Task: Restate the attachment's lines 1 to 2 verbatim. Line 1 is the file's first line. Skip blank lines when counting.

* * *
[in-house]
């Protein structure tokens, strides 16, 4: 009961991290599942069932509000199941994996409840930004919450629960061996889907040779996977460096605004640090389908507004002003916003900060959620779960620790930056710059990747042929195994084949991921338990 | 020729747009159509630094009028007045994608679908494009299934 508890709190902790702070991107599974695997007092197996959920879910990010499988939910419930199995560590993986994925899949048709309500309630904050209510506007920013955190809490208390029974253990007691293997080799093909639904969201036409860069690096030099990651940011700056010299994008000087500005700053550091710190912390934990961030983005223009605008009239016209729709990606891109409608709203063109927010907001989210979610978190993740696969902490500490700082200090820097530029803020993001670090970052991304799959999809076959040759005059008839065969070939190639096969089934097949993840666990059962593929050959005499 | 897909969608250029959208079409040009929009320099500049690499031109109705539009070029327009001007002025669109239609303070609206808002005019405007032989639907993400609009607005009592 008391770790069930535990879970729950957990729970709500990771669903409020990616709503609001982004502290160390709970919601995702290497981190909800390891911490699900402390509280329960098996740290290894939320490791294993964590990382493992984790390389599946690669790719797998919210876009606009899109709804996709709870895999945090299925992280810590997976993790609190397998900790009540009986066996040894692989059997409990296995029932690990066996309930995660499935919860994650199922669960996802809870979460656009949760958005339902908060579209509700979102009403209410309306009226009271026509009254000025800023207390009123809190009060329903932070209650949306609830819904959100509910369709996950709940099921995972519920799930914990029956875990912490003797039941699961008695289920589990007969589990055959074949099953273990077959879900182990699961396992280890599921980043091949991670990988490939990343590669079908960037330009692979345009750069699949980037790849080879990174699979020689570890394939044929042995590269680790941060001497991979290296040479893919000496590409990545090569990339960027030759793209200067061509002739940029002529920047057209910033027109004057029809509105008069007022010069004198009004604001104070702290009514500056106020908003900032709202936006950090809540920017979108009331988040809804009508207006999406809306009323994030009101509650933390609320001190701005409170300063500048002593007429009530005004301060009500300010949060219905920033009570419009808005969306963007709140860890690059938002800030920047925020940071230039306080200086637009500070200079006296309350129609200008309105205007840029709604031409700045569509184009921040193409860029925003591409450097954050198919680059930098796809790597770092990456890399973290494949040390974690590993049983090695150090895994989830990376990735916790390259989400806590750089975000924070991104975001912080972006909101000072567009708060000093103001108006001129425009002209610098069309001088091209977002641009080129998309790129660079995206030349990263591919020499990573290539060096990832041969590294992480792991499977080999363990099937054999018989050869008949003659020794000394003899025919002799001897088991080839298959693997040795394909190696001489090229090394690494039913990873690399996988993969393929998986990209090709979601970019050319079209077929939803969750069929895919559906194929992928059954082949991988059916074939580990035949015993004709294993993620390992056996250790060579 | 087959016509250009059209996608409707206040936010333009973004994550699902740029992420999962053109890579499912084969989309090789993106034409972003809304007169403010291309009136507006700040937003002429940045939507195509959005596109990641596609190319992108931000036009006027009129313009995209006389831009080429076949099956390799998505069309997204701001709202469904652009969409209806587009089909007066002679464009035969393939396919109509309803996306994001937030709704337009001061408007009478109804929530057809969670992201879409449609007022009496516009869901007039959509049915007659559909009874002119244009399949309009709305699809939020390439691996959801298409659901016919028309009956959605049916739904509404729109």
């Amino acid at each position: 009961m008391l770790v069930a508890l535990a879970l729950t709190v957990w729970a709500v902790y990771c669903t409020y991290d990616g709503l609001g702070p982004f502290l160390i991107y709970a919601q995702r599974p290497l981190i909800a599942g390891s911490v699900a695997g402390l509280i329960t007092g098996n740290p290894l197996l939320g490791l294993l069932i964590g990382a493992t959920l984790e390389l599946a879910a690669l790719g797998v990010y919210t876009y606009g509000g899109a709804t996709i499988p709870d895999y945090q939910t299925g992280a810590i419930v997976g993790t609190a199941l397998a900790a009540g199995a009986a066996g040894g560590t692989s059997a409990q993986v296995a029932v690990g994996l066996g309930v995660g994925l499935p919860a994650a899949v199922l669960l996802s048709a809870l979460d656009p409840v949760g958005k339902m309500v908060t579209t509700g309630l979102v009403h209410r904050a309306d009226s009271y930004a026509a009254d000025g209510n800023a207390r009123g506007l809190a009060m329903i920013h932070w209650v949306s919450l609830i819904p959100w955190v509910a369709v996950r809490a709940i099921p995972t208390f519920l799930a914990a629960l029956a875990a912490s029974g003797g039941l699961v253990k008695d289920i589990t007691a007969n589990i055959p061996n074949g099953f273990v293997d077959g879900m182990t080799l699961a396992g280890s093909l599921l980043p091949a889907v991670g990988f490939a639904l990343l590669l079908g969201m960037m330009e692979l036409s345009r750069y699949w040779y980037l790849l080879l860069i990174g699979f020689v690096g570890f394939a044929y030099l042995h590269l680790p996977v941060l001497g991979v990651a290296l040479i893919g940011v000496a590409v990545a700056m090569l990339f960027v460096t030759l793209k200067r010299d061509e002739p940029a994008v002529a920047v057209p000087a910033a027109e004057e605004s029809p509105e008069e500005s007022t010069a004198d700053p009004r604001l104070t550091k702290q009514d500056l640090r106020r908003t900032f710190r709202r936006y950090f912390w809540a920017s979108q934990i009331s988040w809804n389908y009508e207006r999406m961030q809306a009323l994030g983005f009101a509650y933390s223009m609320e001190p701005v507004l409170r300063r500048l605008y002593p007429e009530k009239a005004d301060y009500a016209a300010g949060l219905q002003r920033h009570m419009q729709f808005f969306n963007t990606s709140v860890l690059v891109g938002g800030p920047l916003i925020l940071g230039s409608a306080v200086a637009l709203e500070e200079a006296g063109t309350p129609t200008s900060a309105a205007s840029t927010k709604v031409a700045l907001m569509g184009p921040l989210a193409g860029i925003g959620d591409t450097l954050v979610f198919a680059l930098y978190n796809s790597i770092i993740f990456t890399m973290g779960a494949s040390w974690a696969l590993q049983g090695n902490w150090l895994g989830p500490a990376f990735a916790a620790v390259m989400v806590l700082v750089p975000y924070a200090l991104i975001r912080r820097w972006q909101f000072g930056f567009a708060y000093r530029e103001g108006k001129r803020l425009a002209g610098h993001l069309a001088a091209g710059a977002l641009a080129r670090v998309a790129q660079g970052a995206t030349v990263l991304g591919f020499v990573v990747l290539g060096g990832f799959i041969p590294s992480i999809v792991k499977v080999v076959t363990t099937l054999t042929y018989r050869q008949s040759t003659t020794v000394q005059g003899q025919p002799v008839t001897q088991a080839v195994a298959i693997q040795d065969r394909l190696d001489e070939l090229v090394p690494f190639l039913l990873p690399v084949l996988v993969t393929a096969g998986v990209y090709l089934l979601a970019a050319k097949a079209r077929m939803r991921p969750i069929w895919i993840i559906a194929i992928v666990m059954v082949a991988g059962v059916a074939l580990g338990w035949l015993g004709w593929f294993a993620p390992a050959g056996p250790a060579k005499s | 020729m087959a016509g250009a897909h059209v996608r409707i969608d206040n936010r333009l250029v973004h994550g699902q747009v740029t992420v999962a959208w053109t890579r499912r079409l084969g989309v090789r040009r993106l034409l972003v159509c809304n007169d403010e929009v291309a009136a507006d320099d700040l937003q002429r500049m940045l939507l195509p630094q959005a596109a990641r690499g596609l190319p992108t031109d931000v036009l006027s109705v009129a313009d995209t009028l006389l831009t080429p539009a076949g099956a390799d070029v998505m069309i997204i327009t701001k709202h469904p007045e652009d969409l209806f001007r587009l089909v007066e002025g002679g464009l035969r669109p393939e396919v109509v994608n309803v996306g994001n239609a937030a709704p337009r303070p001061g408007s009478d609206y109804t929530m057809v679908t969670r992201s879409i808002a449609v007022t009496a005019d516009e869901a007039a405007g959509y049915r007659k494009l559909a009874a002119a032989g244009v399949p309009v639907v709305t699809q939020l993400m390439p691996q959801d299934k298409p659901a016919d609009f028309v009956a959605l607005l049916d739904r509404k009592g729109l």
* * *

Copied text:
[in-house]
């Protein structure tokens, strides 16, 4: 009961991290599942069932509000199941994996409840930004919450629960061996889907040779996977460096605004640090389908507004002003916003900060959620779960620790930056710059990747042929195994084949991921338990 | 020729747009159509630094009028007045994608679908494009299934 508890709190902790702070991107599974695997007092197996959920879910990010499988939910419930199995560590993986994925899949048709309500309630904050209510506007920013955190809490208390029974253990007691293997080799093909639904969201036409860069690096030099990651940011700056010299994008000087500005700053550091710190912390934990961030983005223009605008009239016209729709990606891109409608709203063109927010907001989210979610978190993740696969902490500490700082200090820097530029803020993001670090970052991304799959999809076959040759005059008839065969070939190639096969089934097949993840666990059962593929050959005499 | 897909969608250029959208079409040009929009320099500049690499031109109705539009070029327009001007002025669109239609303070609206808002005019405007032989639907993400609009607005009592 008391770790069930535990879970729950957990729970709500990771669903409020990616709503609001982004502290160390709970919601995702290497981190909800390891911490699900402390509280329960098996740290290894939320490791294993964590990382493992984790390389599946690669790719797998919210876009606009899109709804996709709870895999945090299925992280810590997976993790609190397998900790009540009986066996040894692989059997409990296995029932690990066996309930995660499935919860994650199922669960996802809870979460656009949760958005339902908060579209509700979102009403209410309306009226009271026509009254000025800023207390009123809190009060329903932070209650949306609830819904959100509910369709996950709940099921995972519920799930914990029956875990912490003797039941699961008695289920589990007969589990055959074949099953273990077959879900182990699961396992280890599921980043091949991670990988490939990343590669079908960037330009692979345009750069699949980037790849080879990174699979020689570890394939044929042995590269680790941060001497991979290296040479893919000496590409990545090569990339960027030759793209200067061509002739940029002529920047057209910033027109004057029809509105008069007022010069004198009004604001104070702290009514500056106020908003900032709202936006950090809540920017979108009331988040809804009508207006999406809306009323994030009101509650933390609320001190701005409170300063500048002593007429009530005004301060009500300010949060219905920033009570419009808005969306963007709140860890690059938002800030920047925020940071230039306080200086637009500070200079006296309350129609200008309105205007840029709604031409700045569509184009921040193409860029925003591409450097954050198919680059930098796809790597770092990456890399973290494949040390974690590993049983090695150090895994989830990376990735916790390259989400806590750089975000924070991104975001912080972006909101000072567009708060000093103001108006001129425009002209610098069309001088091209977002641009080129998309790129660079995206030349990263591919020499990573290539060096990832041969590294992480792991499977080999363990099937054999018989050869008949003659020794000394003899025919002799001897088991080839298959693997040795394909190696001489090229090394690494039913990873690399996988993969393929998986990209090709979601970019050319079209077929939803969750069929895919559906194929992928059954082949991988059916074939580990035949015993004709294993993620390992056996250790060579 | 087959016509250009059209996608409707206040936010333009973004994550699902740029992420999962053109890579499912084969989309090789993106034409972003809304007169403010291309009136507006700040937003002429940045939507195509959005596109990641596609190319992108931000036009006027009129313009995209006389831009080429076949099956390799998505069309997204701001709202469904652009969409209806587009089909007066002679464009035969393939396919109509309803996306994001937030709704337009001061408007009478109804929530057809969670992201879409449609007022009496516009869901007039959509049915007659559909009874002119244009399949309009709305699809939020390439691996959801298409659901016919028309009956959605049916739904509404729109």